LEEDv4 has been out a long time with a development path started in 2009 and eventually stretched through six public comment periods and a beta program that began in 2013, before the system became mandatory in 2016. Originally introduced through Existing Buildings Operation and Maintenance

Linked is a copy of the LEEDv4.1 Building Design and Construction TRACTED CHANGES, this is an extremely useful document to see and understand the extensive updates to LEEDv4

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You can download the Tracked changes at the link below

https://build.usgbc.org/l/413862/2019-01-18/nfbsds/413862/153169/LEED_v4.1_BDC_Tracked_Changes.pdf

The BETA LEEDv4.1 participant guide link is below

https://dcqpo543i2ro6.cloudfront.net/sites/default/files/file_downloads/LEED_v4.1_BD_C_Beta_Guide_1_22_19___with_requirements_final.pdf

The credit areas that had extensive rewrites that potentially impact adhesives and sealants included:

  • LEED v4.1 Materials and Resources - Building Life Cycle Impact Reduction

    Building Life-Cycle Impact Reduction - Option 4. Whole Building Life Cycle Assessment

    (as a note: I will be writing extensively about LCAs in the next blog)

  • Materials & Resources LEEDv4 - Building Product Disclosure and Optimization
    Option 1. Environmental Product Declarations
    • There are various types of acceptable Environmental Product Declarations. LEEDv4.1 identifies 3 options
  • Materials & Resources LEEDv4
    Building Product Disclosure and Optimization – Sourcing of Raw Materials
    • This credit was completely revamped as follows:
      • To encourage the use of products and materials for which life cycle information is available and that have environmentally, economically and socially preferable life cycle impacts. Use at least 20 different permanently installed products from at least five different manufacturers that have publicly released a report from their raw material suppliers which include raw material supplier extraction locations, a commitment to long-term ecologically responsible land use, a commitment to reducing environmental harms from extraction and/or manufacturing processes, and a commitment to meeting applicable standards or programs voluntarily that address responsible sourcing criteria.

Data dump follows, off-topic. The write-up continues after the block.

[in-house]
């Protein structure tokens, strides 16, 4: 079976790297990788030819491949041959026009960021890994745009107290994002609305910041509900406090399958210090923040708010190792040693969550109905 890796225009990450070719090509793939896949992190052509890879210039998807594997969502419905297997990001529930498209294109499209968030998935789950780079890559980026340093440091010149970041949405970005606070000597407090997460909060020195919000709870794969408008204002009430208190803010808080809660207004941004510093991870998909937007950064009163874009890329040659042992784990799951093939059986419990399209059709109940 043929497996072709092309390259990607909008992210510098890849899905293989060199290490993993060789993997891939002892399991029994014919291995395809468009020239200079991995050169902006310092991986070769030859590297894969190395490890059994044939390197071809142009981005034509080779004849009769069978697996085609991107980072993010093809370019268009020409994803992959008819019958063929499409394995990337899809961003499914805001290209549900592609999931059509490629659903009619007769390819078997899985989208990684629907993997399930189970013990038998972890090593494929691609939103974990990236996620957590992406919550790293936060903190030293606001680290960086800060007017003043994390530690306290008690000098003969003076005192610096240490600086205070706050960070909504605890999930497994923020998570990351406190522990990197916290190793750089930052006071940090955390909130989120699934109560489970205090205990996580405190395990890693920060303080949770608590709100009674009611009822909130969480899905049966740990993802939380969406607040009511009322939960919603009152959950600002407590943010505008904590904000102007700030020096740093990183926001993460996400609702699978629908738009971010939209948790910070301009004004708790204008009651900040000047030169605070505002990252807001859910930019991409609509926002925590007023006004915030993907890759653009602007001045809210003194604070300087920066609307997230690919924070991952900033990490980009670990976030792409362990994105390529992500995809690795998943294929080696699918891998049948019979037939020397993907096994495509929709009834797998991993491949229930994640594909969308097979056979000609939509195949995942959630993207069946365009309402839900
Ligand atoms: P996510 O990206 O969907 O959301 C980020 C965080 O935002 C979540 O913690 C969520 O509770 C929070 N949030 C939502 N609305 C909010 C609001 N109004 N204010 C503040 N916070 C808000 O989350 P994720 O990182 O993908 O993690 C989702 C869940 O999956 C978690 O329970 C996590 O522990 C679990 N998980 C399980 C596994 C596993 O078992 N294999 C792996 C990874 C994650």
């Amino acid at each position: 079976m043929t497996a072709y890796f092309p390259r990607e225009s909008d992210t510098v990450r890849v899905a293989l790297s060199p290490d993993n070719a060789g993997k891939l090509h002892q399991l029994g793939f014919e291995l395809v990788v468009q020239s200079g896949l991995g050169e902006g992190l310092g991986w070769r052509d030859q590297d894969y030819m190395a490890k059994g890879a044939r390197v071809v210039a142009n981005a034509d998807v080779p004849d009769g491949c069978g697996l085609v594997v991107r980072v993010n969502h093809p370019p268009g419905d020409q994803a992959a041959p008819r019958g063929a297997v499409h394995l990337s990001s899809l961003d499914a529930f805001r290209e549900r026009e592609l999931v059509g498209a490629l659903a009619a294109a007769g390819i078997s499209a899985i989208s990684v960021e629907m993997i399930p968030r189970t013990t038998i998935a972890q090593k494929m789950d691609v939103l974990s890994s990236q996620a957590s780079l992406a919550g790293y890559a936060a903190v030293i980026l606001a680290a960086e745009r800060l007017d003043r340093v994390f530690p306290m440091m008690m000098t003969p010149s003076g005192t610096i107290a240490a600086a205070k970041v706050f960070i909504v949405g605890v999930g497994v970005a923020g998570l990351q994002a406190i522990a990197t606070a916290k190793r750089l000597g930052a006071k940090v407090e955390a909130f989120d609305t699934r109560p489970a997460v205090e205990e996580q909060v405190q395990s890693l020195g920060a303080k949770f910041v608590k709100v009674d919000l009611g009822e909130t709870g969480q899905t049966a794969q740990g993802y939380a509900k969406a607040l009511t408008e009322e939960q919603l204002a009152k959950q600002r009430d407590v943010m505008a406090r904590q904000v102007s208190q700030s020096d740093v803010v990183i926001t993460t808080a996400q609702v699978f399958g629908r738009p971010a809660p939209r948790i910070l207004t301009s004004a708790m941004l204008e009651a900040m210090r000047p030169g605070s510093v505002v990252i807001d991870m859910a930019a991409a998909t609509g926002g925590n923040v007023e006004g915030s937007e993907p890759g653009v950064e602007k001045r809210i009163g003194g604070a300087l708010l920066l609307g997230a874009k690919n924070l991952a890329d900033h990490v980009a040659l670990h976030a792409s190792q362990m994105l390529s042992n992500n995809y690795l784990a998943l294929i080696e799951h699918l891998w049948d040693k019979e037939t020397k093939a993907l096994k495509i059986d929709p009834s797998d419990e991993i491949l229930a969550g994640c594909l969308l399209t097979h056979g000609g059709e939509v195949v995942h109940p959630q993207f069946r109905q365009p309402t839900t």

• Extended producer responsibility.
        • Bio-based materials
        • Wood products
        • Materials reuse.
        • Recycled content
  • Building Product Disclosure and Optimization – Material Ingredients
    • This is credit that stopped LEEDv4 in its tracks and as a result has extensive updates. These changes are extensive and will be addressed in a later blog but include GreenScreen, HPDs, Declare label, UL Product Lens, CradletoCradle, SCS Global certifications (Carbon Footprint, Good Manufacturing Practices), NSF/ANSI 336 - Sustainability Assessment for Commercial Furnishings Fabric at anycertification level

The American Chemistry Council was heavily engaged in the redrafting of several of these credits and as a result has developed a series of chemistry education programs

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https://buildingwithchemistry.org/chemistry-in-bc/

I will end with an interesting request by The Living Product 50
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In April of 2018 The International Living Future Institute (owner of the Living Building Challenge) sent a letter out to the design community in support of efforts by manufacturers who have responded to the call for verified material transparency reporting

Many product manufacturers received around 35 signatories from some of the world’s biggest and most influential architectural firms encouraged them to continue on our sustainability journey with product transparency, accelerating a transformation in the manufacturing industry

The manufacturers responded in a big way

Now that the manufacturers have responded, it is important to evolve and deepen the conversation. Information about where and why our products are being selected now needs to flow back to the manufacturing community.

This is clearly a statement letting the industry know that investment in all these certifications/verifications has to be tracked back to sales.